Don’t be SAD this year

Suggestions to combat Seasonal Affective Disorder

Brett Bulino, Staff Writer

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As we progress further through the fall and move closer to winter, the temperature continues to drop and so does student morale on campus. This is totally natural because we’re approaching the last stretch of the semester.

Finals are not that far away, and that paper assigned in September is due next week. It’s not strange for a student to feel down this time of year, but for some it’s a little more than simply feeling down.

According to the American Psychiatric Association, five percent of adults suffer from Seasonal Affective Disorder, acronymized as SAD, every year. 

SAD is a type of depression that manifests during the fall and spring as the seasons change. Its symptoms are identical to depression.

Individuals may feel lethargic, have trouble concentrating or even experience suicidal thoughts.

If  you are experiencing these symptoms there are a few ways to combat them. Two of the most popular at home treatments include light therapy or vitamin D supplements.

Light therapy helps make up for the lack of sunlight synonymous with this time of year. For light therapy to be effective it is recommended that you spend thirty minutes near a source of warm light each day. 

This can be done with either a light box or even a sunlight bulb. You can find a light box on Amazon for $40.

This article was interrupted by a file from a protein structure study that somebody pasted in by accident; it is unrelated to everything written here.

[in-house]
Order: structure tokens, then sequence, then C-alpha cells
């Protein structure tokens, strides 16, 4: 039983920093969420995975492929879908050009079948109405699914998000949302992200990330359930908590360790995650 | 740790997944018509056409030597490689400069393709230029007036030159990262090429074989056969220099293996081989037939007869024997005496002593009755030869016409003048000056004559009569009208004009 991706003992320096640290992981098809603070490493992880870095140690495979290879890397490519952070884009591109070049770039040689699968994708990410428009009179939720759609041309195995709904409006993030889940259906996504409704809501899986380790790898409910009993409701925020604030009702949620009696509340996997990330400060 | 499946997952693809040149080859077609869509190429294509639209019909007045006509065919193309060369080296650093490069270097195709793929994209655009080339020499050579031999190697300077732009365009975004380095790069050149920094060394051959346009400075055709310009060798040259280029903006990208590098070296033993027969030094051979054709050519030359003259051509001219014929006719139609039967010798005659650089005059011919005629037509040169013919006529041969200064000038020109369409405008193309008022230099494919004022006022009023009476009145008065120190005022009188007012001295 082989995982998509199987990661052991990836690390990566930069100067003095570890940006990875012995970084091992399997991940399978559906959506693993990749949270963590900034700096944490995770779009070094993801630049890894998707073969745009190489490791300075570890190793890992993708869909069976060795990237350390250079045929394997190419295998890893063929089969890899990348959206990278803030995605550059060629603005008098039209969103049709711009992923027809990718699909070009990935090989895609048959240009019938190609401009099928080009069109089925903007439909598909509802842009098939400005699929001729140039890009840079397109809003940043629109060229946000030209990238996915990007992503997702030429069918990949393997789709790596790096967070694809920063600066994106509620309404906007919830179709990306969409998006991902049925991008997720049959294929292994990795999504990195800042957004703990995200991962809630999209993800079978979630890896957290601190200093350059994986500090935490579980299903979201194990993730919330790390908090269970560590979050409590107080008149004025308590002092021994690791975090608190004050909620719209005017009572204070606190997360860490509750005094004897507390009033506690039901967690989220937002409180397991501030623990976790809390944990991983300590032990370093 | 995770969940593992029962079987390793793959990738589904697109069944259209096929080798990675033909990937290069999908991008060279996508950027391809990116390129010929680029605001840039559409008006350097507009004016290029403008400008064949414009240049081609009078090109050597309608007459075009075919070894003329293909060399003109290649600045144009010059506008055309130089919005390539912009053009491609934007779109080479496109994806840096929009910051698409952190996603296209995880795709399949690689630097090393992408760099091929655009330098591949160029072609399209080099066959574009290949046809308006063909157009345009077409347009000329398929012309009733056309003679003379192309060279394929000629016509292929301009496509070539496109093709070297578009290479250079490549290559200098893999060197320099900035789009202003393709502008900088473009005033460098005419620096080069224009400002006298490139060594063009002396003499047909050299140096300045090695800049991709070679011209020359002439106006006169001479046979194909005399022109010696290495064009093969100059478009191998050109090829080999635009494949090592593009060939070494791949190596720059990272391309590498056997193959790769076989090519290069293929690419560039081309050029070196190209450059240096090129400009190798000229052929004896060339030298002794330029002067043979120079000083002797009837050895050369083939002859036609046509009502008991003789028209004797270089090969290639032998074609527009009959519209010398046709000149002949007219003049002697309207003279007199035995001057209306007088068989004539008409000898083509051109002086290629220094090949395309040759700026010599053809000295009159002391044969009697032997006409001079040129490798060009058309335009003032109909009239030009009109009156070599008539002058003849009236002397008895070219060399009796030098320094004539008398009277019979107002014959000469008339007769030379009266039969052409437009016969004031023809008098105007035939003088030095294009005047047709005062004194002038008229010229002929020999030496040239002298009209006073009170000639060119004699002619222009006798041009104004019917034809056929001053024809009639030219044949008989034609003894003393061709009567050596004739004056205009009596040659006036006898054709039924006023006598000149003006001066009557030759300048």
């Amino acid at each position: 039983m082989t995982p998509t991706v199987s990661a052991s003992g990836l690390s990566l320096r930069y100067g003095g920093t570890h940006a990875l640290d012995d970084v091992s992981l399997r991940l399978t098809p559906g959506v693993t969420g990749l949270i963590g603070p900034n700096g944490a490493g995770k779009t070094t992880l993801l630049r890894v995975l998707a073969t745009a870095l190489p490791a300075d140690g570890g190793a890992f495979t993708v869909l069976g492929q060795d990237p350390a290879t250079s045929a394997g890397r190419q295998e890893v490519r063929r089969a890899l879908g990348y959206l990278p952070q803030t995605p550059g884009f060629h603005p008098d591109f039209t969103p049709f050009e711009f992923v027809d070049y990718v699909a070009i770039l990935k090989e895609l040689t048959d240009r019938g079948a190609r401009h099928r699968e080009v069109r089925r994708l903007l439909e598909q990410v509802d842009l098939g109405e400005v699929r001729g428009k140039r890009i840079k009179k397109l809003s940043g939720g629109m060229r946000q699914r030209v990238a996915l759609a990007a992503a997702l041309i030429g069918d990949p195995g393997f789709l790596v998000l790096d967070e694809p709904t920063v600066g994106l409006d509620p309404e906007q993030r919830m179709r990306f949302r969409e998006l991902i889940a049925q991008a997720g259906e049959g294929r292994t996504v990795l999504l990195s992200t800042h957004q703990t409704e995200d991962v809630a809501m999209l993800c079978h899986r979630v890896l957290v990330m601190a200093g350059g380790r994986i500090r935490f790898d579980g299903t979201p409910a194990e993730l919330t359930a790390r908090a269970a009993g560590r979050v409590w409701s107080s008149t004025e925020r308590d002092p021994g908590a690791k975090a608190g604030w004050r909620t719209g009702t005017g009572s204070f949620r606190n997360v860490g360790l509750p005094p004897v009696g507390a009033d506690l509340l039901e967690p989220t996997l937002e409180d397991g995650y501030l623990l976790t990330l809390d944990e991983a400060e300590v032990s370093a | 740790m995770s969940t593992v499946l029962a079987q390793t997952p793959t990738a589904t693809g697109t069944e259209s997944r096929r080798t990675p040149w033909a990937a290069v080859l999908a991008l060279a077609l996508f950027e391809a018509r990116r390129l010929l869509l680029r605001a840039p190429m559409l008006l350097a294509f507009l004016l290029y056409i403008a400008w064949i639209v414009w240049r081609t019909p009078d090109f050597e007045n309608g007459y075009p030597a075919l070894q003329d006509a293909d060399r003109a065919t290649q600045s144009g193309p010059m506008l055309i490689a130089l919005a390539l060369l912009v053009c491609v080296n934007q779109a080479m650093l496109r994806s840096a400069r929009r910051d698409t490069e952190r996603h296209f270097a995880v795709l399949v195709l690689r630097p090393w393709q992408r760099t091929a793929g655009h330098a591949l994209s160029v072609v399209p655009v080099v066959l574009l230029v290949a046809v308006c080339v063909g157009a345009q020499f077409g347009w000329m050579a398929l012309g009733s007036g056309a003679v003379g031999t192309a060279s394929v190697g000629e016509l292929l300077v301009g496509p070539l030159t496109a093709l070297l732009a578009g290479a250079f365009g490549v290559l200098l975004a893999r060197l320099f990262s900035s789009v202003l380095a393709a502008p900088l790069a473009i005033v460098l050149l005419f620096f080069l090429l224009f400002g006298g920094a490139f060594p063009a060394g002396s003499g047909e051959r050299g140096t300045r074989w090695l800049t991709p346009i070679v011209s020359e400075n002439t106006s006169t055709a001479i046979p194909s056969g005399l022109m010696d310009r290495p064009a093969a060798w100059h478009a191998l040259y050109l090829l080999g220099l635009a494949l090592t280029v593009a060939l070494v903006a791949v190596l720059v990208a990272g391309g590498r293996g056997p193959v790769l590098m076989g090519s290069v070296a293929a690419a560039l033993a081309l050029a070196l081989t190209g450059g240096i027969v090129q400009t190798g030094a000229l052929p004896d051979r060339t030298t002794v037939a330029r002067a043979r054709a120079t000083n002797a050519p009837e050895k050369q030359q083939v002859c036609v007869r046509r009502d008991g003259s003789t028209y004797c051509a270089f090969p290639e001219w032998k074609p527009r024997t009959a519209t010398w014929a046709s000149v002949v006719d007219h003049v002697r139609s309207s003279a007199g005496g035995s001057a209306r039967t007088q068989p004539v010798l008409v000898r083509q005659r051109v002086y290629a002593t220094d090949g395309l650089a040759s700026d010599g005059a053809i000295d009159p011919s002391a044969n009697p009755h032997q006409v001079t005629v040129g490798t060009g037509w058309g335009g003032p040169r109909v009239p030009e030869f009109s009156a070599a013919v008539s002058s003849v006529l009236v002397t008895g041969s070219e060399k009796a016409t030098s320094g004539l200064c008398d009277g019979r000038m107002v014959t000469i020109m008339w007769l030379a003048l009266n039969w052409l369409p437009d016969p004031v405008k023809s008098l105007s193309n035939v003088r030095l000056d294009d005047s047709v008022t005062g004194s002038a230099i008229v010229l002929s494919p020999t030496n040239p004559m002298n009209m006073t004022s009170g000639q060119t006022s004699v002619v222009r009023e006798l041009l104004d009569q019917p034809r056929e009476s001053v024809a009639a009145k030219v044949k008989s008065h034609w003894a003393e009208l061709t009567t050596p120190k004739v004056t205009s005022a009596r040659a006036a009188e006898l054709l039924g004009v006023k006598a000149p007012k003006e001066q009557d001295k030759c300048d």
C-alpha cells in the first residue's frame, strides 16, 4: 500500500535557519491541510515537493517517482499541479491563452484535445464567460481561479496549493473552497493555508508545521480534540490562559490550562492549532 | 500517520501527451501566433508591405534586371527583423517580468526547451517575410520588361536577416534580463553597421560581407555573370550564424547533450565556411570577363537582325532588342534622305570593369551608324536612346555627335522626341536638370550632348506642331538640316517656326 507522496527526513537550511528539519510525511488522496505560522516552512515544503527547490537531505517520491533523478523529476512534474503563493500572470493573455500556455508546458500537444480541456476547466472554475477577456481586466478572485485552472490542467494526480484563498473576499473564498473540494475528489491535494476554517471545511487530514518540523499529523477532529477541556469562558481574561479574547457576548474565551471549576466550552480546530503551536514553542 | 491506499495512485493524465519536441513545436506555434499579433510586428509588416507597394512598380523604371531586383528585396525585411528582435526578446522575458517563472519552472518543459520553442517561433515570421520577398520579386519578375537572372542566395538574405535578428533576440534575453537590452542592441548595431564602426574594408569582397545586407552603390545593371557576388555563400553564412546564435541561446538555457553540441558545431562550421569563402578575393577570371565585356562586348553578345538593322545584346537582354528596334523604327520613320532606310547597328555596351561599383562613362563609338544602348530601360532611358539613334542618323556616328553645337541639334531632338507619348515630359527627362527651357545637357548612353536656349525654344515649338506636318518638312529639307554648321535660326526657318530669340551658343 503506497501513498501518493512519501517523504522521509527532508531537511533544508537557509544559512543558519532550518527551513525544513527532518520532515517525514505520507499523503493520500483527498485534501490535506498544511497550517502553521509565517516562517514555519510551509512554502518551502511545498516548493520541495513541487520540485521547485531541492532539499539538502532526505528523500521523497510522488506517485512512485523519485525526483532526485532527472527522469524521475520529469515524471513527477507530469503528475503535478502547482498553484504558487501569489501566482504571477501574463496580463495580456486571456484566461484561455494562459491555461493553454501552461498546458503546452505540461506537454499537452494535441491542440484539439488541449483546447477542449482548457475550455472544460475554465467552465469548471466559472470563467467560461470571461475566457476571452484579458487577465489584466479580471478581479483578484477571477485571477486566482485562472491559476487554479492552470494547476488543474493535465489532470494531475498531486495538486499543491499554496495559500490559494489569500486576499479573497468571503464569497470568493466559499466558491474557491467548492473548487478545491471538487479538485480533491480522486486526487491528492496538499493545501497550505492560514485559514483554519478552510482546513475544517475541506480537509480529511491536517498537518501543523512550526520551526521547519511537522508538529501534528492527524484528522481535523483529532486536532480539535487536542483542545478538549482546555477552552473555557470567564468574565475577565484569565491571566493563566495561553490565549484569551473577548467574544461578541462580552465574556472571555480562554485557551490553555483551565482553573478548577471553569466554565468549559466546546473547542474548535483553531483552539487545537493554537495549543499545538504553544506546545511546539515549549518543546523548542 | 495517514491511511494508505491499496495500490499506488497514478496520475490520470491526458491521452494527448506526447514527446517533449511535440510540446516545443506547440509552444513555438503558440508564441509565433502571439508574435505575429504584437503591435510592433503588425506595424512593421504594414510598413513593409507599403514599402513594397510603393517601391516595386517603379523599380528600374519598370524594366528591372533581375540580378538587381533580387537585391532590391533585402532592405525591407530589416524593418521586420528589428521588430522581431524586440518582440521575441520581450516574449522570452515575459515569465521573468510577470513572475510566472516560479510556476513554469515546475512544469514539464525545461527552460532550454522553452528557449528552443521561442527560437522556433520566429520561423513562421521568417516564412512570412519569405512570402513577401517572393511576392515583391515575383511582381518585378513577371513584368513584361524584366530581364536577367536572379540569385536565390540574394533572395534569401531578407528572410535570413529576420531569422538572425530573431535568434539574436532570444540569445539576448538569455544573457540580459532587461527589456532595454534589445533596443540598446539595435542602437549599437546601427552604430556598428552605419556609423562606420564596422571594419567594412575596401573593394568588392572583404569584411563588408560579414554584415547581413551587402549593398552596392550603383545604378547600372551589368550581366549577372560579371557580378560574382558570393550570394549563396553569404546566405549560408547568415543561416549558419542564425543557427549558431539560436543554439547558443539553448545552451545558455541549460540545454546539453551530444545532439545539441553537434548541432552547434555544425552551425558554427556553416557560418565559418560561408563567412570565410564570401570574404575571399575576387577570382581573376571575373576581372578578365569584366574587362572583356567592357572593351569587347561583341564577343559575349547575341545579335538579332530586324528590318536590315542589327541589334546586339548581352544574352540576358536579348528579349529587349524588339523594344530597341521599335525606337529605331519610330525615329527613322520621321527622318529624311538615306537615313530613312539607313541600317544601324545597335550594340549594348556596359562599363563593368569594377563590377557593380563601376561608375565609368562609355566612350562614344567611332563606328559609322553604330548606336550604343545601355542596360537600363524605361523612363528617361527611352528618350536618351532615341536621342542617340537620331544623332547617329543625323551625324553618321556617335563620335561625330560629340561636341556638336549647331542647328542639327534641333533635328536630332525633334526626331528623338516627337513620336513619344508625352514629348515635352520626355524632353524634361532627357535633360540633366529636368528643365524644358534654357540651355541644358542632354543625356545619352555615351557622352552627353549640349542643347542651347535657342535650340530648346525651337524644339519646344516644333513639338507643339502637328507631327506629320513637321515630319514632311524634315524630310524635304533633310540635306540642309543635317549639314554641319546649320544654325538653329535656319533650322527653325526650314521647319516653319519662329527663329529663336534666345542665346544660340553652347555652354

If you desire a more economical approach, sunlight bulbs are available at your local hardware stores for less than $10.

If light therapy isn’t your cup of tea, I advise you to check out the vitamin D supplements. I take one every morning and they have done wonders to improve my mental health this time of year. 

I spend a lot of time outside during the warmer months and the lack of vitamin D from natural sunlight  during the fall and winter months detrimentally impacts me. 

So, vitamin D coupled with a few hours at the gym each week really helps get me through the winter.

However, either or both of these methods may not work for some people. If you have exhausted all of your options and are still losing to SAD, your next best option is definitely a visit to the on-campus counseling center. 

The counseling center is located on the second floor of the SSC. Once there, a counselor can help you to design a plan that best fits your specific needs.

You may feel daunted by this last approach because there is a stigma against mental health, but please don’t do yourself a disservice and let others influence you. 

Unseen illnesses are often the most devastating and frequently go untreated. But it is never too late to take a step in the right direction.

Just do you, and be the best that you can be.

Brett is a senior English major and a staff writer for The Voice.